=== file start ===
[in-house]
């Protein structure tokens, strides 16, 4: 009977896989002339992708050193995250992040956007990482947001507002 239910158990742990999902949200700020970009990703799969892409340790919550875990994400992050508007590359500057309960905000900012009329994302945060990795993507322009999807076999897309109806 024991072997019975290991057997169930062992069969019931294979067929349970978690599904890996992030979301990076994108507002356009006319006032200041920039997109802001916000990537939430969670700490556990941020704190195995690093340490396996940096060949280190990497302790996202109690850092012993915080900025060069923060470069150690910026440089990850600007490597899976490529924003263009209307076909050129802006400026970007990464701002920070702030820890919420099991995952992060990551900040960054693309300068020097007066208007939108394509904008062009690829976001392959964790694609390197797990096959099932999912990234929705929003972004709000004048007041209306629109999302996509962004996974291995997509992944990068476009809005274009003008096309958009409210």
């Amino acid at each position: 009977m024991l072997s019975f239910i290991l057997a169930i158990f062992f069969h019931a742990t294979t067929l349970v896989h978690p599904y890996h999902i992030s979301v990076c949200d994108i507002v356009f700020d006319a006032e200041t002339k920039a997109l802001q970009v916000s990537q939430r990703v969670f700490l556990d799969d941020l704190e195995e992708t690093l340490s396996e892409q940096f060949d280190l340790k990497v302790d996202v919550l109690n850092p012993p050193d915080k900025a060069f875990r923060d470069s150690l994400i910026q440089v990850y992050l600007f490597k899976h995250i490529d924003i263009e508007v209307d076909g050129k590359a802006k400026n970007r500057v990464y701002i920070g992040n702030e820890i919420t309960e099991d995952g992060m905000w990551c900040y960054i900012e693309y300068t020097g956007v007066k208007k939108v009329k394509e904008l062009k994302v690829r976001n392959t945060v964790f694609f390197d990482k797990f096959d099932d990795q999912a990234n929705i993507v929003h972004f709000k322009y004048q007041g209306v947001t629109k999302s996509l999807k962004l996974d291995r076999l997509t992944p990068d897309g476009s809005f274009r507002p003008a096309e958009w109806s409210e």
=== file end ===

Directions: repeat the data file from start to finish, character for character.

[in-house]
């Protein structure tokens, strides 16, 4: 009977896989002339992708050193995250992040956007990482947001507002 239910158990742990999902949200700020970009990703799969892409340790919550875990994400992050508007590359500057309960905000900012009329994302945060990795993507322009999807076999897309109806 024991072997019975290991057997169930062992069969019931294979067929349970978690599904890996992030979301990076994108507002356009006319006032200041920039997109802001916000990537939430969670700490556990941020704190195995690093340490396996940096060949280190990497302790996202109690850092012993915080900025060069923060470069150690910026440089990850600007490597899976490529924003263009209307076909050129802006400026970007990464701002920070702030820890919420099991995952992060990551900040960054693309300068020097007066208007939108394509904008062009690829976001392959964790694609390197797990096959099932999912990234929705929003972004709000004048007041209306629109999302996509962004996974291995997509992944990068476009809005274009003008096309958009409210």
């Amino acid at each position: 009977m024991l072997s019975f239910i290991l057997a169930i158990f062992f069969h019931a742990t294979t067929l349970v896989h978690p599904y890996h999902i992030s979301v990076c949200d994108i507002v356009f700020d006319a006032e200041t002339k920039a997109l802001q970009v916000s990537q939430r990703v969670f700490l556990d799969d941020l704190e195995e992708t690093l340490s396996e892409q940096f060949d280190l340790k990497v302790d996202v919550l109690n850092p012993p050193d915080k900025a060069f875990r923060d470069s150690l994400i910026q440089v990850y992050l600007f490597k899976h995250i490529d924003i263009e508007v209307d076909g050129k590359a802006k400026n970007r500057v990464y701002i920070g992040n702030e820890i919420t309960e099991d995952g992060m905000w990551c900040y960054i900012e693309y300068t020097g956007v007066k208007k939108v009329k394509e904008l062009k994302v690829r976001n392959t945060v964790f694609f390197d990482k797990f096959d099932d990795q999912a990234n929705i993507v929003h972004f709000k322009y004048q007041g209306v947001t629109k999302s996509l999807k962004l996974d291995r076999l997509t992944p990068d897309g476009s809005f274009r507002p003008a096309e958009w109806s409210e």